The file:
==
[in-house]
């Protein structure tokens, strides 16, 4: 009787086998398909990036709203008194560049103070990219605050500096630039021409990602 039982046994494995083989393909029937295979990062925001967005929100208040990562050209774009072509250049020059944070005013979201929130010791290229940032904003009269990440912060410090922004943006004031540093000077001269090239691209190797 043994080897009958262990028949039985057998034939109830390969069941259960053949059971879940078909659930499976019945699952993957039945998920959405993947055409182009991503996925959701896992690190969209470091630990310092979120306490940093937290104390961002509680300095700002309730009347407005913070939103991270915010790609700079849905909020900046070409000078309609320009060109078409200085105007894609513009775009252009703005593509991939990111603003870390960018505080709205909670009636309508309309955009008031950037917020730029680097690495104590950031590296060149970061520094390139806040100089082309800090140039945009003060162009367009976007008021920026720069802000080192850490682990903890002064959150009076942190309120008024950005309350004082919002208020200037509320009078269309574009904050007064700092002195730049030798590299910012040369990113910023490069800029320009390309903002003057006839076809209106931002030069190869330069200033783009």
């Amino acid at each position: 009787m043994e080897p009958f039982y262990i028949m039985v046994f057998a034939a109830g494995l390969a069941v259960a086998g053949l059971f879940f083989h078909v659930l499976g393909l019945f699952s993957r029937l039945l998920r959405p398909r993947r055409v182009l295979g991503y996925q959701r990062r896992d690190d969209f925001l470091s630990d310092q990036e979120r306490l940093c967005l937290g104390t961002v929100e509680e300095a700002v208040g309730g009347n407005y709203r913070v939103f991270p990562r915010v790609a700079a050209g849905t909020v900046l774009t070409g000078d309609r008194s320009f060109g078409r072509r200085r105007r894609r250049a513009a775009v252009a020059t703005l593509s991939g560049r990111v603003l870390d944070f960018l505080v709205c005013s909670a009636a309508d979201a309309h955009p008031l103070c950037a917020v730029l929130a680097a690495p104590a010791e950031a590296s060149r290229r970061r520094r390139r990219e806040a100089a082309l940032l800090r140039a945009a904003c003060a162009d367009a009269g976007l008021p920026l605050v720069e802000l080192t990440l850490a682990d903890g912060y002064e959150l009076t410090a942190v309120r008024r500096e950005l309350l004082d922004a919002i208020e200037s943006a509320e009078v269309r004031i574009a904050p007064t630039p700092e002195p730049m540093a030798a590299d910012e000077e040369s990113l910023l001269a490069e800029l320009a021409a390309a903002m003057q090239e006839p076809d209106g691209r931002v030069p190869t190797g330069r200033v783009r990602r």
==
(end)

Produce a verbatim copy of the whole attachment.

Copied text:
[in-house]
């Protein structure tokens, strides 16, 4: 009787086998398909990036709203008194560049103070990219605050500096630039021409990602 039982046994494995083989393909029937295979990062925001967005929100208040990562050209774009072509250049020059944070005013979201929130010791290229940032904003009269990440912060410090922004943006004031540093000077001269090239691209190797 043994080897009958262990028949039985057998034939109830390969069941259960053949059971879940078909659930499976019945699952993957039945998920959405993947055409182009991503996925959701896992690190969209470091630990310092979120306490940093937290104390961002509680300095700002309730009347407005913070939103991270915010790609700079849905909020900046070409000078309609320009060109078409200085105007894609513009775009252009703005593509991939990111603003870390960018505080709205909670009636309508309309955009008031950037917020730029680097690495104590950031590296060149970061520094390139806040100089082309800090140039945009003060162009367009976007008021920026720069802000080192850490682990903890002064959150009076942190309120008024950005309350004082919002208020200037509320009078269309574009904050007064700092002195730049030798590299910012040369990113910023490069800029320009390309903002003057006839076809209106931002030069190869330069200033783009």
């Amino acid at each position: 009787m043994e080897p009958f039982y262990i028949m039985v046994f057998a034939a109830g494995l390969a069941v259960a086998g053949l059971f879940f083989h078909v659930l499976g393909l019945f699952s993957r029937l039945l998920r959405p398909r993947r055409v182009l295979g991503y996925q959701r990062r896992d690190d969209f925001l470091s630990d310092q990036e979120r306490l940093c967005l937290g104390t961002v929100e509680e300095a700002v208040g309730g009347n407005y709203r913070v939103f991270p990562r915010v790609a700079a050209g849905t909020v900046l774009t070409g000078d309609r008194s320009f060109g078409r072509r200085r105007r894609r250049a513009a775009v252009a020059t703005l593509s991939g560049r990111v603003l870390d944070f960018l505080v709205c005013s909670a009636a309508d979201a309309h955009p008031l103070c950037a917020v730029l929130a680097a690495p104590a010791e950031a590296s060149r290229r970061r520094r390139r990219e806040a100089a082309l940032l800090r140039a945009a904003c003060a162009d367009a009269g976007l008021p920026l605050v720069e802000l080192t990440l850490a682990d903890g912060y002064e959150l009076t410090a942190v309120r008024r500096e950005l309350l004082d922004a919002i208020e200037s943006a509320e009078v269309r004031i574009a904050p007064t630039p700092e002195p730049m540093a030798a590299d910012e000077e040369s990113l910023l001269a490069e800029l320009a021409a390309a903002m003057q090239e006839p076809d209106g691209r931002v030069p190869t190797g330069r200033v783009r990602r």